Benefits of Bilingual brain
Having good knowledge of more than one specific language, or being multilingual, can make travel easier or help us watch movies without subtitles but it also helps our brain work better than monolinguals, or the people who know only a single language.
Language ability is of two types, active and passive. The active part refers to the abilities of speaking and writing while the passive part refers to the abilities of listening and reading. And a balanced bilingual possesses nearly equal of all four abilities in both languages. Most bilinguals know and use their languages in varying proportions.
Depending upon situations and the means of acquiring language, bilinguals or multilinguals may be classified into three general types:
1. Compound bilinguals: Those who develop two or more linguistic codes simultaneously with a single set of concepts. This is generally the case with children beginning to learn to speak.
2. Coordinate bilinguals: Those who learn a new language while using another language in day-to-day life. This is the case with school students who study away from their home-region.
3. Subordinate bilinguals: Those who learn a new language by filtering it through their primary language. This is generally the case with professionals who work abroad.
With time and practice all people can learn and be proficient in new languages and thus for a casual observer it can be hard to differentiate amongst monolinguals and bilinguals. But the development in brain imaging technology has helped neurolinguists to observe how different aspects of learning a language affect the bilingual brain.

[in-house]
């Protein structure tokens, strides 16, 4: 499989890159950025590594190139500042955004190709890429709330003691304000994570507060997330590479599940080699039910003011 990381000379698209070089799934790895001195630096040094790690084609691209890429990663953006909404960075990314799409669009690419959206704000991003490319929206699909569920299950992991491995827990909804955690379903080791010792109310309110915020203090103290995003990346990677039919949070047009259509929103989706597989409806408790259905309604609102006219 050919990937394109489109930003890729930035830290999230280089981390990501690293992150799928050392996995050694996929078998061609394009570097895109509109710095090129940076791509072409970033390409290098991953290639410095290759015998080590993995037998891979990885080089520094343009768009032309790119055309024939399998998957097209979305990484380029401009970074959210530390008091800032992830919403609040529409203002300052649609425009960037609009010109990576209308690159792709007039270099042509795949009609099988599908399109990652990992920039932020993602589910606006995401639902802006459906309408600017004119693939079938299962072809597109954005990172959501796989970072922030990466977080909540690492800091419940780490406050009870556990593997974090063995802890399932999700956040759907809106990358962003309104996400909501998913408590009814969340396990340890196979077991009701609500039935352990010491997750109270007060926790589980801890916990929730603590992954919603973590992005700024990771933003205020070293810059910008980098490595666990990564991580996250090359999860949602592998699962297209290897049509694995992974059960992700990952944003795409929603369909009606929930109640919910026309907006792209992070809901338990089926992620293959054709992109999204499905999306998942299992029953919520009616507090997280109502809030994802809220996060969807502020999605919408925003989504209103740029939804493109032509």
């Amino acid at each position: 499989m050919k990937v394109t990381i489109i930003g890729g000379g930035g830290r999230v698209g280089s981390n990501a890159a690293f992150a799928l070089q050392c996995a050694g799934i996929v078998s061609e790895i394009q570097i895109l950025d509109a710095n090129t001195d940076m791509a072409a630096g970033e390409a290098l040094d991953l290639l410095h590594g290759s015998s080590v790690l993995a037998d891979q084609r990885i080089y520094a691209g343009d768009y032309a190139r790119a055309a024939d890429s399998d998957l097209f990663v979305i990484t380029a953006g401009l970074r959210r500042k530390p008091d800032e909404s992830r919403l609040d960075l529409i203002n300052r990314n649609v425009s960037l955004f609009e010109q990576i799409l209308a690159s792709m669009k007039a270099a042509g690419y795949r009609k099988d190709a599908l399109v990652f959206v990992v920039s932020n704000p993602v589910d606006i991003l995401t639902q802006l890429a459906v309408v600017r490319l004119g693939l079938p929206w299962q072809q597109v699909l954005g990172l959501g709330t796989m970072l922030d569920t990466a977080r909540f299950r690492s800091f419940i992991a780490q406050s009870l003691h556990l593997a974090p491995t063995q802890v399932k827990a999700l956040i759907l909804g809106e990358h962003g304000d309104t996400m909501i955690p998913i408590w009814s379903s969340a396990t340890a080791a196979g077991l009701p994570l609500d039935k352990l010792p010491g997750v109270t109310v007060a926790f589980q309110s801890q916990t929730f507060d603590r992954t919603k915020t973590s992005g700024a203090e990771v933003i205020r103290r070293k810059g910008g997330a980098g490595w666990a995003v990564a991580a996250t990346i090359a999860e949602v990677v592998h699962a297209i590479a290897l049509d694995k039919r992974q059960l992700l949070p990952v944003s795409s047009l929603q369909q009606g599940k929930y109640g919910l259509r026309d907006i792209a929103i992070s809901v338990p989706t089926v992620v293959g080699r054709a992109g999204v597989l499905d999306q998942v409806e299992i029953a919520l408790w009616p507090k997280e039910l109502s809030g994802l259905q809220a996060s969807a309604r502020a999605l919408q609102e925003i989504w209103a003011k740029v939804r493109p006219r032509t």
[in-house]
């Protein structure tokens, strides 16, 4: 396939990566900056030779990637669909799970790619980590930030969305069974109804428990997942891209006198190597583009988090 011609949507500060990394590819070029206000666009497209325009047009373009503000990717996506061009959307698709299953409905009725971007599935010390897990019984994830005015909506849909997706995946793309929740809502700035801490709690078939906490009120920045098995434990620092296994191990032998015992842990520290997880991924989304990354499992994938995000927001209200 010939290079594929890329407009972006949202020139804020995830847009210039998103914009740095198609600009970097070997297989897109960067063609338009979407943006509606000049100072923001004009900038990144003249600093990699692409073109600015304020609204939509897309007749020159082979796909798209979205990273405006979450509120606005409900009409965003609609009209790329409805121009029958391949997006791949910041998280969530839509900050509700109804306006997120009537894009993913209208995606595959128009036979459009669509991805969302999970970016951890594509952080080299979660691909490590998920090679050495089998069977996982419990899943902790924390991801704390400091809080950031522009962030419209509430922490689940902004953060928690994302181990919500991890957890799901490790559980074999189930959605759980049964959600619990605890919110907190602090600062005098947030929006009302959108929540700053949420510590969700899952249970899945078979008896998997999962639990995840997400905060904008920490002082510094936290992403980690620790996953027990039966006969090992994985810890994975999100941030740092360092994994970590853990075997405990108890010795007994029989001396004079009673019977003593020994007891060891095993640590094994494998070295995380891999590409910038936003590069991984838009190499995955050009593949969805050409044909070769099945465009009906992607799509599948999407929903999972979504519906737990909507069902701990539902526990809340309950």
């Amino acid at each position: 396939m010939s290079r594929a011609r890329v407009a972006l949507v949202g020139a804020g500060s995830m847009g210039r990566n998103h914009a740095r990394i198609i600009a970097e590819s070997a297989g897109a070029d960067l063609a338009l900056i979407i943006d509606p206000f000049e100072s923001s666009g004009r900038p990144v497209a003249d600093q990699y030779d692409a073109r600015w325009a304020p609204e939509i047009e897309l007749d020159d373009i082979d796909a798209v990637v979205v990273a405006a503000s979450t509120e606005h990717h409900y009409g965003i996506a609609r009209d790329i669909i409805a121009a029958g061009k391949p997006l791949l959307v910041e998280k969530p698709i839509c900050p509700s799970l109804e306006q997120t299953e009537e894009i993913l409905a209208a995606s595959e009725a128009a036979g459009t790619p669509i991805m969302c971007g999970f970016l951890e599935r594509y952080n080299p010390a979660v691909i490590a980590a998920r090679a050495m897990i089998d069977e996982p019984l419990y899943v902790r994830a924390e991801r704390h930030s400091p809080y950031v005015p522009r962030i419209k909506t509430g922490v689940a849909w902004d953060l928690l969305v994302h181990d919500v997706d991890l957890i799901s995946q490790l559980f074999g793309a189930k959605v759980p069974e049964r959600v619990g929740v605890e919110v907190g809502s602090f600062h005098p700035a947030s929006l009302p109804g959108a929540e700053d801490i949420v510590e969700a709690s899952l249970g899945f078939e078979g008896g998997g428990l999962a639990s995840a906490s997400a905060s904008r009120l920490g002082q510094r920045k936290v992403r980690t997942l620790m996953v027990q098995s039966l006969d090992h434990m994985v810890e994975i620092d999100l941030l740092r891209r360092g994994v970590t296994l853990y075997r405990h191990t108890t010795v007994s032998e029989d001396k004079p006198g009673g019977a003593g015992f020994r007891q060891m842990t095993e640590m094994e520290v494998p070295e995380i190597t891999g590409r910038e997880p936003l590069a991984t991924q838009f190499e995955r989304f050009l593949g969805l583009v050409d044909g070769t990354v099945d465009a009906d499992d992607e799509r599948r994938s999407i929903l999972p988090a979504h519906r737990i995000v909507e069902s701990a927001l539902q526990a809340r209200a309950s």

The critical period hypothesis implies that children learn new languages more easily because the plasticity of their developing brains helps them use both left and right hemispheres of their brains for language acquisition, while in most adults, language is limited to only one hemisphere which is generally the left hemisphere.
Regardless of when and how we acquire a new language, being multilingual gives our brain some remarkable advantages such as higher density of grey matter, more activity in certain regions of the brain while engaging in another language and the increased exercise of a bilingual brain can help delay the onset of diseases like Alzheimer’s and Dementia by upto five years.
Having a multilingual mind may not make us smarter but it does help make our brains healthier, complex and actively engaged and its always better to know more.